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Then & Now

A Blondin carrying workers in Rubislaw Quarry, Aberdeen, Scotland.
A Blondin carrying workers in Rubislaw Quarry, Aberdeen, Scotland.

The inspiring heights of yesteryear

Before modern day quarries conceived of loaders to carry tonnes of crushed rock from place to place, there was the Blondin.

This high-wire contraption was a type of aerial ropeway used in open pit quarries in Wales and Scotland to lift and transport wagonloads of rock, typically from one hard to reach area to another.

The Blondin operated by suspending a cable over an open quarry and attaching a crane pulley, which could be run back and forth across the cable. The pulley would be run out to the rock pile, lowered so the rock could be loaded, and then lifted and run to where the rock needed to be dropped off.

The first recorded use of a Blondin in the quarry industry was at Penrhyn Quarry, in north Wales, where the invention was installed in 1913. Penrhyn was based around a large pit some 120 metres deep and worked in a series of terraces. Quarry operators at Penrhyn employed a variety of means to transport slate from the terraces to the processing mills. Since many of the terraces were connected via inclines, Blondins were developed to connect the more remote terraces directly to the mills.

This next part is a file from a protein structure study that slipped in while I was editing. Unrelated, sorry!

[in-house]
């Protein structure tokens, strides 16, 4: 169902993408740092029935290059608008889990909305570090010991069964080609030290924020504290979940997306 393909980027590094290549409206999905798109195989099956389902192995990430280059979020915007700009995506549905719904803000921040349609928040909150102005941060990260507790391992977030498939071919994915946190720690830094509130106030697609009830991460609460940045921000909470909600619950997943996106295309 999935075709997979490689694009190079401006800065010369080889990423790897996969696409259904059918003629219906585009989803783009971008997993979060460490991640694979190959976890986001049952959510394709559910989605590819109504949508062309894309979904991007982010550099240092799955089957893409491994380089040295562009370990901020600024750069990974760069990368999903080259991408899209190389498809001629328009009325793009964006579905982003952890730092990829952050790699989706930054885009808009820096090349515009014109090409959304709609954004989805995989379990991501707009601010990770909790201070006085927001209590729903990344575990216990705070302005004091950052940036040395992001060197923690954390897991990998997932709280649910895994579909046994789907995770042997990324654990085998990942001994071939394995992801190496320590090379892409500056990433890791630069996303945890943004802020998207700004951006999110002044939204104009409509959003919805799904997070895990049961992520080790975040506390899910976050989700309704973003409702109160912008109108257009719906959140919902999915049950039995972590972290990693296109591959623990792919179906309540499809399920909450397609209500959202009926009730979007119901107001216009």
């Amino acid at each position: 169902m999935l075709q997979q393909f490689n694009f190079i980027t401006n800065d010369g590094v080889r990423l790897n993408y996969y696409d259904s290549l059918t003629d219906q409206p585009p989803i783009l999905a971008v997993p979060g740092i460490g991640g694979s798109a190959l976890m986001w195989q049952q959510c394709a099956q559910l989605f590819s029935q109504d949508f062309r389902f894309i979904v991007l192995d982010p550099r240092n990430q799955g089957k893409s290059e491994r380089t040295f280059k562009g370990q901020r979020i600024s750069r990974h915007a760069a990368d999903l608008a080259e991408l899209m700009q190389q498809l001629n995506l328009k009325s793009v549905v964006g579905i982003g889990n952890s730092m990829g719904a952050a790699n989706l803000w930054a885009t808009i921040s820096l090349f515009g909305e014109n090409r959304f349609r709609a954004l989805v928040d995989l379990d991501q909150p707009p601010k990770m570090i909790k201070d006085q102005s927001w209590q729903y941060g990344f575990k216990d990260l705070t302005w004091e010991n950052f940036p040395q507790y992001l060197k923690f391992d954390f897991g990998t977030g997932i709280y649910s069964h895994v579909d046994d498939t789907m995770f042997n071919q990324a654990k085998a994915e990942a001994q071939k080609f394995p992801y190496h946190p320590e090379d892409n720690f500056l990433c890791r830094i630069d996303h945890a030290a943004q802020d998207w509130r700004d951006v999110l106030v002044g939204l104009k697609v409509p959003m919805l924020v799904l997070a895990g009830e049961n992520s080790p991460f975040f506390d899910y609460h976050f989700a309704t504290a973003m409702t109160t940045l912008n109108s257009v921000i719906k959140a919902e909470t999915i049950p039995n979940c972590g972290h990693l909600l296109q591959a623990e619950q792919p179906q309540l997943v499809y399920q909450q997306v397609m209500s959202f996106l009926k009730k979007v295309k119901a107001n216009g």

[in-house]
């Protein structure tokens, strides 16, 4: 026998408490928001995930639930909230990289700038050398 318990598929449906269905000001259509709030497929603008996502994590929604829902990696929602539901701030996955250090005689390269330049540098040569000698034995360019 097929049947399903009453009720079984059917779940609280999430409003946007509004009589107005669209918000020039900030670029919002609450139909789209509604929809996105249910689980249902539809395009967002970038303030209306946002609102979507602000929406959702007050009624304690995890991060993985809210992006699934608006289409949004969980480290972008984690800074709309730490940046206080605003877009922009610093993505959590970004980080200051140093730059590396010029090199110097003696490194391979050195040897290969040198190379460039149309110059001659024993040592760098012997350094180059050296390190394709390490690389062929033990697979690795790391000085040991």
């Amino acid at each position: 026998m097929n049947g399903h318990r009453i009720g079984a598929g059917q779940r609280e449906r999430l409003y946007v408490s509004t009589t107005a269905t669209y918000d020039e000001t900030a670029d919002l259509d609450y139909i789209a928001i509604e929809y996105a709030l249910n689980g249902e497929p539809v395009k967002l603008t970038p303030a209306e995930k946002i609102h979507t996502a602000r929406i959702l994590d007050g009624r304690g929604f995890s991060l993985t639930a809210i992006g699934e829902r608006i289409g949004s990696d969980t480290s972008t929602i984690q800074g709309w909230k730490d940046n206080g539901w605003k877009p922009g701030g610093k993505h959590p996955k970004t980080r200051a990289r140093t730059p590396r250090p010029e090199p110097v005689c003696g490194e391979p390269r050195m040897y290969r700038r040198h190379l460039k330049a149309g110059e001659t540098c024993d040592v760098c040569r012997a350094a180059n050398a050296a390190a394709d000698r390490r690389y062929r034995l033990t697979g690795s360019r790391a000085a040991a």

"Blondins were developed to connect the more remote terraces directly to the mills."

But where did the name “Blondin” come from?

Well, that would be from Charles “The Great” Blondin, a famous French tightrope walker from the 19th century. His death-defying feats inspired the quarry industry to adopt its own specific technique.

Known for his grace and agility, Blondin owed much of his celebrity to crossing Niagara Falls at the US-Canadian border on a tightrope 340m long and eight centimetres in diameter, suspended 50m above the water.

He first accomplished the feat in 1859, but he made many subsequent trips, sometimes blindfolded and at other times pushing a wheelbarrow. He once crossed on stilts and once with his manager on his back! On another occasion he even sat down midway across the tightrope, cooked an omelette and ate it!

Perhaps surprisingly, Blondin died of diabetes at the age of 73 at his home in London, England. His legacy was so synonymous with tightrope walking that many performers after him used his name to describe their own acts.

In fact, just before the US presidential election of 1864, Abraham Lincoln compared himself to “Blondin on the tightrope, with all that was valuable to America in the wheelbarrow he was pushing before him”.

While the Blondin was decommissioned long ago, Penrhyn Quarry today still pays homage to the device. The Blondin Restaurant trades as part of the three-storey Adventure Terminal building occupied by outdoor adventure operator Zip World, which manages one of the fastest zip lines (or flying foxes) in the world, and one of the longest in Europe at Penrhyn Quarry. The 150 cover restaurant features an outdoor terrace with views across the Penrhyn lake and mine.

Jean-Paul Small

Jean-Paul Small is the editor of Solid Ground, a publication of
Sandvik Mining and Rock Technology

Thursday, 18 October, 2018 05:30am
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